Skip to main content
12 Dec 2022


We are asking our supporters from the very first Alzheimer’s Show in 2013 to give us their thoughts on what’s changed in 10 years.Here esteemed Dementia Care Champion Jackie Pool shares her views.

Jackie, you joined us as an exhibitor at the very first event in 2013 and have supported us since. In the last 10 years, what are the key changes in dementia and care?

Well, I have been in dementia care since 1982 so a lot has certainly happened since then! It got interesting and hopeful in the 1990’s with the advent of person-centred approaches, championed by the late Professor Tom Kitwood, who I was privileged to work with. Up until then, dementia was viewed through the biomedical lens. In the 2000’s there was a strange backwards step when ‘person-centred’ was equated with only social psychological approaches and the cognitive symptoms were rather ignored. However in 2009, the National Dementia Strategy addressed the full experience of living with dementia with a framework for making quality improvements across all dementia services and addressing health inequalities.

Then, in 2015, David Cameron launched the Prime Minister’s Challenge on Dementia and made £150million available for research. This was added to with a further £40million and both Alzheimer’s Society and Alzheimer’s Research UK each contributed a further £50million. A UK Dementia Research Institute was established with the HQ and hub at UCL and 6 centres across Wales, England and Scotland. The research focuses on the biomedical causes, impact and treatment of the symptoms of dementia but very little on the psychosocial cause, impact and potential therapies

A National Dementia Mission was announced by Boris Johnson 14th August 2022 with an additional £95m in research funding and appealing for a ‘Babs’ army’ (Barbara Windsor) of volunteers to take part in clinical trials. And a new 10 year plan announcement was expected in Autumn 2022 but has been delayed.

Of course, in the last 10 years since 2013, we cannot ignore the impact of the 2019 and current Covid pandemic which not only has had a major impact on research but more so on the day-to-day lives of people living with dementia, their carers and services that support them. The meaning of person-centred care puts the person at the heart of their own care, recognising that their past history, personality, physical and mental health, cognitive impairments and their social and psychological environment all combine to impact on their ability and their well-being. The aim of person-centred care is to provide individualised support based on all of these factors but that is difficult to do when faced with the restrictions of such wide spread infection-control procedures combined with staff shortages.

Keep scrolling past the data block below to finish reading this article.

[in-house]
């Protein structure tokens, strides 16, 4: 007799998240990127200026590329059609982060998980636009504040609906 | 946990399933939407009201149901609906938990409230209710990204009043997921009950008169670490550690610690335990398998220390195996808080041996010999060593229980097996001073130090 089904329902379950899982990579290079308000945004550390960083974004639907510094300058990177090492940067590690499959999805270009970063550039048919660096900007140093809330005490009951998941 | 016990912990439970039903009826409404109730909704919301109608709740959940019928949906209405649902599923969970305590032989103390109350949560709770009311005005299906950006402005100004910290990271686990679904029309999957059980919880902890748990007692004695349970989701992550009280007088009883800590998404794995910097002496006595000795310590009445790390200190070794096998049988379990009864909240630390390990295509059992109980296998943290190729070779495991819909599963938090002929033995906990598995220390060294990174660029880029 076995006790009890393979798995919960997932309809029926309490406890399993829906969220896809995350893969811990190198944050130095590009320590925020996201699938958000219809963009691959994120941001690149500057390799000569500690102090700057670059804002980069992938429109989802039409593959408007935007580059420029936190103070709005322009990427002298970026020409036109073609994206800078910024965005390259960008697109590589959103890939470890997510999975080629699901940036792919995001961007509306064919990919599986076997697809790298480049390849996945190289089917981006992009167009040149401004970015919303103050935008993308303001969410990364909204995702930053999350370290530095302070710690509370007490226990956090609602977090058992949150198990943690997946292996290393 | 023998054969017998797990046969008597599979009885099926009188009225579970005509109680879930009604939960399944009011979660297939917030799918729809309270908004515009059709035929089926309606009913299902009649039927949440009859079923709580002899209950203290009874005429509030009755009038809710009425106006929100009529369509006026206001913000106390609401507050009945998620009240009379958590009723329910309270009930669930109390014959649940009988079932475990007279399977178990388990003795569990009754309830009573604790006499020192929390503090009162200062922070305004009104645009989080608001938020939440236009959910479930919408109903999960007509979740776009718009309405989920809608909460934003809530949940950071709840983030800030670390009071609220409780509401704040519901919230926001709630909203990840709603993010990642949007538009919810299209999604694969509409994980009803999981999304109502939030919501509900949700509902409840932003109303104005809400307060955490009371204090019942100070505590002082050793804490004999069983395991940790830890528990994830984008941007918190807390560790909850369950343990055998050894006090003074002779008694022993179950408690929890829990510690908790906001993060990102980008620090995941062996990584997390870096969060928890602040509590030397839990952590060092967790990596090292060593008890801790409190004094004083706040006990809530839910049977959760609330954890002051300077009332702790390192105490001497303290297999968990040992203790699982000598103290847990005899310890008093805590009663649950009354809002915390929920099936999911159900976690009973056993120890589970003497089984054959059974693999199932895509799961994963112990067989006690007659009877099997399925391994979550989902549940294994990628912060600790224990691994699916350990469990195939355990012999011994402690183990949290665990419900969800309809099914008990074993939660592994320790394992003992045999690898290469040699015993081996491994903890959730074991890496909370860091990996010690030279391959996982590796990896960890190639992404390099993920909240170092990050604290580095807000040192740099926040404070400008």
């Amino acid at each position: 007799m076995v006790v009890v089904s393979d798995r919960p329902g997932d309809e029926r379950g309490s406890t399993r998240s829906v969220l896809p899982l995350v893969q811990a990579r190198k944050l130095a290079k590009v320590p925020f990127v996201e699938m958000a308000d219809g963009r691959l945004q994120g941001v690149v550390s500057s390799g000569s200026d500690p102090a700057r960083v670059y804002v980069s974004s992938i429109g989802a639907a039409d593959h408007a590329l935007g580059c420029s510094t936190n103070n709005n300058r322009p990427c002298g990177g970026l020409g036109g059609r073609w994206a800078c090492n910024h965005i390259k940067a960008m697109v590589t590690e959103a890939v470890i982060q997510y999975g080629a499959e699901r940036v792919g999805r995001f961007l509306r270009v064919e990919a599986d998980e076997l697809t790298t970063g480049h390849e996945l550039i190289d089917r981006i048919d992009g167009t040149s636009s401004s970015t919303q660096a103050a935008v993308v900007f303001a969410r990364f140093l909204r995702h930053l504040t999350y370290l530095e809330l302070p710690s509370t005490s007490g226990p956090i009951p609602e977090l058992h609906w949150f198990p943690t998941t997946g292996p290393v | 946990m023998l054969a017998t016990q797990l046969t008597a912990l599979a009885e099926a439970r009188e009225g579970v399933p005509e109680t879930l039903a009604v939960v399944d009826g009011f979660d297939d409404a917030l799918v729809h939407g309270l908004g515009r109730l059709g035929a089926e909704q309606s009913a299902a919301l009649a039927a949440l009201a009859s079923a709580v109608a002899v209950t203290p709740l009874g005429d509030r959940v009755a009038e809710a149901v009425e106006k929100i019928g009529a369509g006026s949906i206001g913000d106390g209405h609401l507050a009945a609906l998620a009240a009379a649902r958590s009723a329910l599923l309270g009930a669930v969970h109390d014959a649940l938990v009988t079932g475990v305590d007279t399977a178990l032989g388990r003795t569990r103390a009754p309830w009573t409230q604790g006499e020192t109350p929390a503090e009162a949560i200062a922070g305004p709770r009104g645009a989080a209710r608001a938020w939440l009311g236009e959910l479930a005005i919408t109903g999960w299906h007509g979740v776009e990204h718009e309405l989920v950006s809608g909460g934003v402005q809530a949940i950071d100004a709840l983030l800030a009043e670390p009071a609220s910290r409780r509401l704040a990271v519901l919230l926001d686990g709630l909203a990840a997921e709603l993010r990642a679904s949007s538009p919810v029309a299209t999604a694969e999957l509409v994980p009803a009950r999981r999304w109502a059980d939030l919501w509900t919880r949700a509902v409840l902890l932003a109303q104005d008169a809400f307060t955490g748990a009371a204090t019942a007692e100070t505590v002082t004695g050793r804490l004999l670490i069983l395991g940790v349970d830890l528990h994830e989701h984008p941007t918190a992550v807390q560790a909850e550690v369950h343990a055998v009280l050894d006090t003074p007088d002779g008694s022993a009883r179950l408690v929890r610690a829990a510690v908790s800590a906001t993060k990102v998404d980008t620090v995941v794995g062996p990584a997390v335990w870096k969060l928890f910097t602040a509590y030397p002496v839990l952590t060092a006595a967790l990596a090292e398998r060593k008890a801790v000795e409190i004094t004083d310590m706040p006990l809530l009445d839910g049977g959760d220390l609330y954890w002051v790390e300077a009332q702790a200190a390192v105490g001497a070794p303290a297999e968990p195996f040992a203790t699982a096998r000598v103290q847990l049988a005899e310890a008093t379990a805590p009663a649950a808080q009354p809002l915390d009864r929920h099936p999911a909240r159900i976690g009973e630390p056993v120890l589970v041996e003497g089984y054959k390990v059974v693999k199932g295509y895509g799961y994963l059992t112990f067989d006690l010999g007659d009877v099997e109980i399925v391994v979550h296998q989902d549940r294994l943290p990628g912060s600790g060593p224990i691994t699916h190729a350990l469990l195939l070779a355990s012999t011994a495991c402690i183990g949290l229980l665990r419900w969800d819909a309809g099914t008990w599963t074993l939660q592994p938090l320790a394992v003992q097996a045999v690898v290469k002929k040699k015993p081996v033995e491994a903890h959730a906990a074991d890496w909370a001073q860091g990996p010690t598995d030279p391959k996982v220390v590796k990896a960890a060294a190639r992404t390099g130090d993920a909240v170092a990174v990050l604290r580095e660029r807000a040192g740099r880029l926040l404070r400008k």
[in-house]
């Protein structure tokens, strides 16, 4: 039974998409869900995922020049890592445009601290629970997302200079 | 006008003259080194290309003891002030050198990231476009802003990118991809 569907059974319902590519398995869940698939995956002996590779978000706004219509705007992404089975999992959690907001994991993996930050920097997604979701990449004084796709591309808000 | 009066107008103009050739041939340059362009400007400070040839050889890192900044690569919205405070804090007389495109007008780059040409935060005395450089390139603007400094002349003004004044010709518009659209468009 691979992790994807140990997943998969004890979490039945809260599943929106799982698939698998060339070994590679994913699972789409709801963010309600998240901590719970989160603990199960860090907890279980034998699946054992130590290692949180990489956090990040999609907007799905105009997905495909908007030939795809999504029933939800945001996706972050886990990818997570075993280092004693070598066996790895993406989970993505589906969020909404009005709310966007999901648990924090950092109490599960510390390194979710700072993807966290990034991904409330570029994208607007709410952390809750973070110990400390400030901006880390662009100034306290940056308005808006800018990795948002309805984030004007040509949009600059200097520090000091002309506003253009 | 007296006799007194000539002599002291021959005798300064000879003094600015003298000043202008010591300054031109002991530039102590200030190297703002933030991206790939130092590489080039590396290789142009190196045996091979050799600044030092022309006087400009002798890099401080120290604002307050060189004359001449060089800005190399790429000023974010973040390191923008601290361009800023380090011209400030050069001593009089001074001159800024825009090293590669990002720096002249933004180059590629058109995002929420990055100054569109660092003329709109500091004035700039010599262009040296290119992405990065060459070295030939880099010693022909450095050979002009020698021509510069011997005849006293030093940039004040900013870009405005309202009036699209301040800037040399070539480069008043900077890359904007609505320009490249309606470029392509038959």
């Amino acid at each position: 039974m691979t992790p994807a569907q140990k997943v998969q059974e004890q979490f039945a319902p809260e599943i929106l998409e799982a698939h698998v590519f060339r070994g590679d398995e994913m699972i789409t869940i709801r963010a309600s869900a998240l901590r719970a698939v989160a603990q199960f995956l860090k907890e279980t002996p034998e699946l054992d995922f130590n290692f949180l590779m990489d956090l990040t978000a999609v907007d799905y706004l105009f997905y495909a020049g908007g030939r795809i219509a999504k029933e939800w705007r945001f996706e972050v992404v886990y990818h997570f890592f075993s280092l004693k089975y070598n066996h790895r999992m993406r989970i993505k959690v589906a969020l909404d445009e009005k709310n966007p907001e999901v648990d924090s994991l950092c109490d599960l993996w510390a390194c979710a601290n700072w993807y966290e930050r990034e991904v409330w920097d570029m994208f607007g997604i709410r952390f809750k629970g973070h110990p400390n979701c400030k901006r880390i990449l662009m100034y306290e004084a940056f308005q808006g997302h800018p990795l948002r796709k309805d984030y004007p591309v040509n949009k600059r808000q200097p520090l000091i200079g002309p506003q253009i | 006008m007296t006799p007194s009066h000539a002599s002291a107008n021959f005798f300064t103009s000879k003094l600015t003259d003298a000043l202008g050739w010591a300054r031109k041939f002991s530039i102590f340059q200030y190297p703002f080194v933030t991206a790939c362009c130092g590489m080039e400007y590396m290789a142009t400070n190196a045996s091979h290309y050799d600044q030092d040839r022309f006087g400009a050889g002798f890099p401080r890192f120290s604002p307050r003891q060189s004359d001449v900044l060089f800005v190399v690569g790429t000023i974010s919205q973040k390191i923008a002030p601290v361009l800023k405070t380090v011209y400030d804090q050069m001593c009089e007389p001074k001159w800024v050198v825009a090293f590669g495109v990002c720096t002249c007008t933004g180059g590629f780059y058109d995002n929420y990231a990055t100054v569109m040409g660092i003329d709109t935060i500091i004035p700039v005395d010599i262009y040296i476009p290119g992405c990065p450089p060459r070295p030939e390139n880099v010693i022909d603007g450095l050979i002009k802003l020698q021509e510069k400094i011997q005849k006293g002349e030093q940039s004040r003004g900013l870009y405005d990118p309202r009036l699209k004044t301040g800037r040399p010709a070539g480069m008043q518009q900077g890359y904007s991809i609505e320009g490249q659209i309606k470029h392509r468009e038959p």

At the heart of person-centred care is the value base of the care worker and the support of line managers to implement these – I have witnessed many beautiful moments when this has been evident but it isn’t consistent. My belief is that when services are stretched and care team members are under pressure, their well-being is compromised and, as you cannot give what you have not got, they are themselves undermined in being able to support the well-being of others. Instead they retract into a task based approach that ‘gets jobs done’

It has been noticeable over the last 10 years how many new products are on the market that are designed to engage people living with dementia, supporting their well-being and enabling them to use remaining abilities. It seems that commercial companies, many of them who have developed ideas because of their own experiences of a loved one living with dementia, are making great advances in supporting carers to deliver person-centred care. The risk is that these will be introduced into care settings without support to understand the full potential of the activity.

When the NVQ was replaced with the QCF in Health and Social Care in 2010, I developed for Skills for Care the award and certificate modules for dementia at levels 2 and 3 . I was hopeful that this would lead to a mandatory national dementia qualification but this has not been the case with the dementia module which are optional. Knowledge and skills in this highly specialised area of care work is essential and sadly, I am not witnessing enough improvement in this area. Training on its own is never enough, there must be the resources and the will to ensure that knowledge is translated into evidence-based best practice so that people living with dementia are provided with health and social care equality

View all News & Blogs